The following is a comment on my book, The Fifth Estate, from Marian FitzGerald, a Visiting Professor of Criminology at Kent Crime and Justice Centre in Social Policy, Sociology and Social Research at the University of Kent and a freelance consultant & researcher. Posted with the permission of Professor FitzGerald.
“Your idea and book on The Fifth Estate is far too important to be limited to what is almost certainly the small readership it will have, even within the relatively small corner of the academic universe. The fact that your ideas transcend subdivisional boundaries may mean they don’t get the recognition they deserve within any corner of the academic universe. I hope they receive the recognition they deserve in relation to the as yet unrealised potential for citizens to hold governments to account as never before.
That said, if the Fifth Estate is to be successful in holding governments to account, it needs: 1) Full, easy (and free) access to two types of statistical data collected by or on behalf of governments, and 2) Improved competence/ confidence in interrogating them. With respect to the first need, this applies particularly to data used to inform or to justify aspects of social policy.
This is not to preclude scientific data but to recognise that these are more solid as a basis for informing policy decisions and monitoring their impact; and, by the same token, such decisions and the results claimed for the policy would be open to challenge, if necessary, in light of objectively verifiable empirical evidence.
The direction of social policy, on the other hand, may be more susceptible to political influence in the first place. It may reflect any combination of the ideological positions of the government of the day/ the personal whims of some passing minister (and/or their political advisers)/ the electoral considerations which determine which issues all of the political parties choose to highlight (or prefer to avoid)/ (in part connected with that last) the relative influence of particular campaigning organisations and interest groups. Insofar as governments/ politicians in general/ campaigning organisations and interest groups rely on statistics collected by or on behalf of the government to argue their case in relation to social policy, they will inevitably use them selectively; but journalists themselves invariably report these the figures uncritically. This makes it even more important for citizens to hold government to account by challenging their use of these figures; and this, in turn requires the Fifth Estate.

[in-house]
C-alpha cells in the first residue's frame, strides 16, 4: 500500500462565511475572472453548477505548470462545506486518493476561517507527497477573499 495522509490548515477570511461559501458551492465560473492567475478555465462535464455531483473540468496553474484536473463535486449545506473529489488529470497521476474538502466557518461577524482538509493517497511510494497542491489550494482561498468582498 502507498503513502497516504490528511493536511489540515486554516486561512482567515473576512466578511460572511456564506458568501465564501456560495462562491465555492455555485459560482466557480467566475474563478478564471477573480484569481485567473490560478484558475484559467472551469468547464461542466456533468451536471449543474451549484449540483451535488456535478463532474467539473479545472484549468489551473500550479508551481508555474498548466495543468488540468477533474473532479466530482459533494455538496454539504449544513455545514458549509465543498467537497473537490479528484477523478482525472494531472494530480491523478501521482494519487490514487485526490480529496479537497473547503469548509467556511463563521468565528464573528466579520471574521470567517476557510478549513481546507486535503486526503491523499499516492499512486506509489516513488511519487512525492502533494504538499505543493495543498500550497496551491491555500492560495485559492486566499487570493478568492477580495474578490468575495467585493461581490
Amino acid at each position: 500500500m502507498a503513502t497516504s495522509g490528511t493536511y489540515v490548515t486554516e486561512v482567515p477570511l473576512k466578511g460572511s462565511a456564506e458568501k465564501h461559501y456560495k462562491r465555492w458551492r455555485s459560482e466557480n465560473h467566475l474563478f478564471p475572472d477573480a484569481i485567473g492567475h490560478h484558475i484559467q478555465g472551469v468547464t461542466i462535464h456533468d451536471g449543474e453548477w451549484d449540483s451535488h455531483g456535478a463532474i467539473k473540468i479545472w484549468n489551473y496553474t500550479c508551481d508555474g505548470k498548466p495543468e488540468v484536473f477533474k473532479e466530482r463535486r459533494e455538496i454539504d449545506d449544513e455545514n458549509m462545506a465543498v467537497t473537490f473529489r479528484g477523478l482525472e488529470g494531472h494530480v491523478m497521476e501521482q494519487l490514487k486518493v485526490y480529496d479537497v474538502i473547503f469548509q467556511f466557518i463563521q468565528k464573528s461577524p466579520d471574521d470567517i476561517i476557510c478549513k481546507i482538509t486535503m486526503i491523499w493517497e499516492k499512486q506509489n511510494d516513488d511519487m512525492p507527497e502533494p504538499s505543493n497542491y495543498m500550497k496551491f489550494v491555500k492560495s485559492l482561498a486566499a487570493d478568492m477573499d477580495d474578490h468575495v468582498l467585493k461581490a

But your Fifth Estate needs to have better – full, free and easy – access to two main sources of government figures in question.
First, they need access to the wide range of the data that staff in public services and agencies are required formally to record, along with a full breakdown of the aggregated figures they submit to the relevant government departments and to the results of government/ government commissioned surveys. These need to be in a format which includes full details of the number in the unweighted sample broken down according to the socio-economic and demographic characteristics to allow the responses to all of the questions asked to be broken down according to the characteristics of the survey respondents.
Secondly, there is a need to increase the public’s current level of competence/ confidence in interrogating both sources of statistics.
I can provide practical examples from my own work of why these are necessary but would for now avoid going into any detail about exactly what the government should make available and in what format. I would, though, make the case that, while the above looks like a very tall order, it is the public which pays to have these figures collected in the first place and has the right to see what it has brought.
17 July 2023